All Nations (part 4)

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Dec 03, 2009 by Alex Mekonnen | 0 Comments

Who are we discipling? All nations. There is no exclusive race or nation who would be exempted from this process. Jews, Greeks, Romans, Africans, Americans, Asians and Latinos, the wise and the barbarians, the rich and the poor, the educated and the illiterate must be discipled.

As human beings, we’ve the same nature, same spiritual problem, and same solution.

There is no single nation who claims to be the originator and custodian of the gospel. So is mission. It belongs to God. Whether we meet in a nice building or under a tree, whether we wear our Sunday best or come half naked or (completely naked like most of the Turkana people in Kenya) to worship, whether we give abundantly and generously or give a penny, whether we walk an hour or drive the latest car to a place what we call church on Sunday to worship our Lord, we are all disciples. The external social and economic condition of his children matters little to our heavenly father. When he said about Jesus, “this is my beloved son hear him”, Jesus had no material things to impress the Jews or Romans.

The tension between nationalism and universalism in the early church was very apparent in the New Testament texts, more so, in the book of Acts. The question of the apostles in Acts 1:6 “Lord, will you at this time restore the kingdom to Israel?” as I mentioned earlier was a national question. The apostles, who were Jews, were not ready for the redefined people of God which include the gentiles. They were eagerly ready for the gathering of the Jews from the Diaspora. But they were reluctant to go out to the gentiles, “to the end of the world.”  David W. Pao aptly summarized the tension of nationalism and mission this way: “…the primary concern of Isaianic New Exodus expressed partly through the question raised in Acts 1:6: ‘Lord, is this the time when you will restore the kingdom to Israel?’ This Isaianic focus was transformed in the answer provided by the risen Jesus since the mighty act of God is now no longer focused on the return of the exiles but on the sending out of witnesses to the nations. This response of Jesus not only affirms the Isaianic New Exodus but also highlights the important reformation of this program in that the centripetal return of the exiles toward Zion is replaced by the centrifugal diffusion of the word to the world of the Gentiles” (Pao, 2002:229).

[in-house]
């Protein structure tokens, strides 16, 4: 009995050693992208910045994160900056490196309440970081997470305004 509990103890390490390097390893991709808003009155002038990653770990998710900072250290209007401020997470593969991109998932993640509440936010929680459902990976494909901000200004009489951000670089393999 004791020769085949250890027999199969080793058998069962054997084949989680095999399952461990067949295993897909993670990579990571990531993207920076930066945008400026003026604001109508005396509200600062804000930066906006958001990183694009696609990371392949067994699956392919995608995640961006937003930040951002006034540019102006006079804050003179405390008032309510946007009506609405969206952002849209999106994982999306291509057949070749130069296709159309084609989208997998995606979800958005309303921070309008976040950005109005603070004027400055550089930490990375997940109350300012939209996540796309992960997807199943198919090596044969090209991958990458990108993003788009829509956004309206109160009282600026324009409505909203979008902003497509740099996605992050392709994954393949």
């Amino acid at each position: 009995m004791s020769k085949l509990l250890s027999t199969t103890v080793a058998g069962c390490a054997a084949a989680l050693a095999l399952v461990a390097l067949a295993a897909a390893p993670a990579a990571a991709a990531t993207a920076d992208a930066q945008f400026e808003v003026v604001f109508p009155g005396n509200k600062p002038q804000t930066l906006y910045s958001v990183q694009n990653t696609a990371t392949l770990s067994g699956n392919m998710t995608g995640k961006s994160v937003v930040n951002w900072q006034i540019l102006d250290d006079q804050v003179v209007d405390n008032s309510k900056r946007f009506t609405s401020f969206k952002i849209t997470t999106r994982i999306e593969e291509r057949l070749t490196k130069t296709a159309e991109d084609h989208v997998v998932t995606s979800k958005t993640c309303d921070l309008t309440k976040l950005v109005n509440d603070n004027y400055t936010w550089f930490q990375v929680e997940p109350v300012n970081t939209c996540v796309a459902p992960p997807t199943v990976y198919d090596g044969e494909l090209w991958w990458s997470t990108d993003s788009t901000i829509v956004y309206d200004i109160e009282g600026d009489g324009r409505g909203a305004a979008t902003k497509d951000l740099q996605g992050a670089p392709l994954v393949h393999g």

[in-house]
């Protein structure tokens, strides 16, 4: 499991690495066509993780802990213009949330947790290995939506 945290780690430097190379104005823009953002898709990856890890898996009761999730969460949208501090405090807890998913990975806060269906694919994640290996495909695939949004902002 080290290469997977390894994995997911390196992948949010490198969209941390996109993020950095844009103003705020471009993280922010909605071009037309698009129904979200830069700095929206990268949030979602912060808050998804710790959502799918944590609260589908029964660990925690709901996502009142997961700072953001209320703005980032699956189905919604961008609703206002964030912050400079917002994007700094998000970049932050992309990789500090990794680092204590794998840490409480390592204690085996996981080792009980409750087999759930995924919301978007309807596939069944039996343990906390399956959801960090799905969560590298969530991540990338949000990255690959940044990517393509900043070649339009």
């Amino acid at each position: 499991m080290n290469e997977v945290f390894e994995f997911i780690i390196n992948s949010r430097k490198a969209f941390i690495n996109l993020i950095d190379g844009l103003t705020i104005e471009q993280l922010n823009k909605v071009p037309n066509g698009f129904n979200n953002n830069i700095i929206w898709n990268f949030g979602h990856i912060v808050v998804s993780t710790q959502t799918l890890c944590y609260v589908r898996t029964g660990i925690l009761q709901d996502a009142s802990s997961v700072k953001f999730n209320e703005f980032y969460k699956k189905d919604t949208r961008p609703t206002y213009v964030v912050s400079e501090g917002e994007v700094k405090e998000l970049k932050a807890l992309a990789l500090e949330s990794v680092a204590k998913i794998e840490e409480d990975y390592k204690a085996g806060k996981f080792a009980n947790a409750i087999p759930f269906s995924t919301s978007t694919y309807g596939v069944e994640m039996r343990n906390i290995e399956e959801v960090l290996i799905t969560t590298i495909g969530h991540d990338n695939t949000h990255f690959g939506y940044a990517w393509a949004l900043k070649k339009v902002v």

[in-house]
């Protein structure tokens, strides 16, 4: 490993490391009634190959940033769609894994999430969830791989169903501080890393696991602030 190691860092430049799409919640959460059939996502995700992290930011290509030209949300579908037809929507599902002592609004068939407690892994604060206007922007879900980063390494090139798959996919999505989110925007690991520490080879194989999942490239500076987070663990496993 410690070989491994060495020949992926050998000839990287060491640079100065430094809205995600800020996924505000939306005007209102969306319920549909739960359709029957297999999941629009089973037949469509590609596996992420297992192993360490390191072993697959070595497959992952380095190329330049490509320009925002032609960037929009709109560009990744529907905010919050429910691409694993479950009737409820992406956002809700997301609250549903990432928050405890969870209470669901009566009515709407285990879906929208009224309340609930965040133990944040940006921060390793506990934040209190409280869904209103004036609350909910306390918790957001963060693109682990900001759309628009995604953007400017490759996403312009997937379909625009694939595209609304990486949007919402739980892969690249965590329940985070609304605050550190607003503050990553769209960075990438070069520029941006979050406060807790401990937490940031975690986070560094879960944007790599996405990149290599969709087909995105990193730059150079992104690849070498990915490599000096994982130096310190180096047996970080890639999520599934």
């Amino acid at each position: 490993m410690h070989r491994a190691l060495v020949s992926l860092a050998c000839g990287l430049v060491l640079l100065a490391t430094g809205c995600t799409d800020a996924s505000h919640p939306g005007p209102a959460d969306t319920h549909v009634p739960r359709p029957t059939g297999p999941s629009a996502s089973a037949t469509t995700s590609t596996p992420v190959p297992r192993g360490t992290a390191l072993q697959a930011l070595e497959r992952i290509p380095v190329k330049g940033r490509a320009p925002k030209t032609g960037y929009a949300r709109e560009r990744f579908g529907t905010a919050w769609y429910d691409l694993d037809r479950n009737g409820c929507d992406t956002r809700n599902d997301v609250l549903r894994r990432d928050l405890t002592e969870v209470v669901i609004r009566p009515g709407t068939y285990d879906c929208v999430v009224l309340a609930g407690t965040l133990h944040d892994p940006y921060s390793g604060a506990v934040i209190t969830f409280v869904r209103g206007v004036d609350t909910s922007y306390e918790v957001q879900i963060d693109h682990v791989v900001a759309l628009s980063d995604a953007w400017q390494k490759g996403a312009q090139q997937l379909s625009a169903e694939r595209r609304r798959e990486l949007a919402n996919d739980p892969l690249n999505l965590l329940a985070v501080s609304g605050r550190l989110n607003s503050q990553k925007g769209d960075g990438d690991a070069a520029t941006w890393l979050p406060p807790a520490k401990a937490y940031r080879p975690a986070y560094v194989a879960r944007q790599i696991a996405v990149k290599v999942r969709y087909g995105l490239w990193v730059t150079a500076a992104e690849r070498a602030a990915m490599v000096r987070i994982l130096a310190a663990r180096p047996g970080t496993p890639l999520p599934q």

The inclusion of the gentiles (all nations) in the kingdom agenda was foretold by the Old Testament prophets.

The prophet Hosea declared: “I’ll call them my people, who were not my people and her beloved who was not beloved. And it shall come to pass in the place where it was said to them, you are not my people, there they shall be called the sons of the living God” (Hosea 2:23; 1:10). We the gentiles, whom this message is all about, should be careful of pride. We’re who we are and what we are merely by the grace of God. Isaiah boldly said: “I was found by those who did not seek me; I was made manifest to those who do not ask for me” (Isa.65:1).

Christianity is for all nations. Moltman rightly said:Christianity cannot be a family religion, a tribal religion, or the religion of a particular people or nation. It cannot be the political religion of a particular government or rule. If these religious forms develop, Christianity becomes so deformed as to be unrecognizable. Consequently Christianity is not dependent on family ties or tribal identity, on a community of fellow nationals, or on male clubs. With its message “to all nations” it reaches out for the faith of all and every human being, simply as human beings (Timothy Yates ed., 2000:19).

In the light of the concept of “all nations”, a missionary is a messenger of God merely because of God’s mercy and his abundant grace. Not because of the superiority of our culture or our race. “For we do not preach ourselves, but Jesus Christ as Lord, and ourselves as your servants for Jesus’ sake…we have this treasure in jars of clay to show that this all surpassing power is from God and not from us” (2 cor. 5: 5,7).

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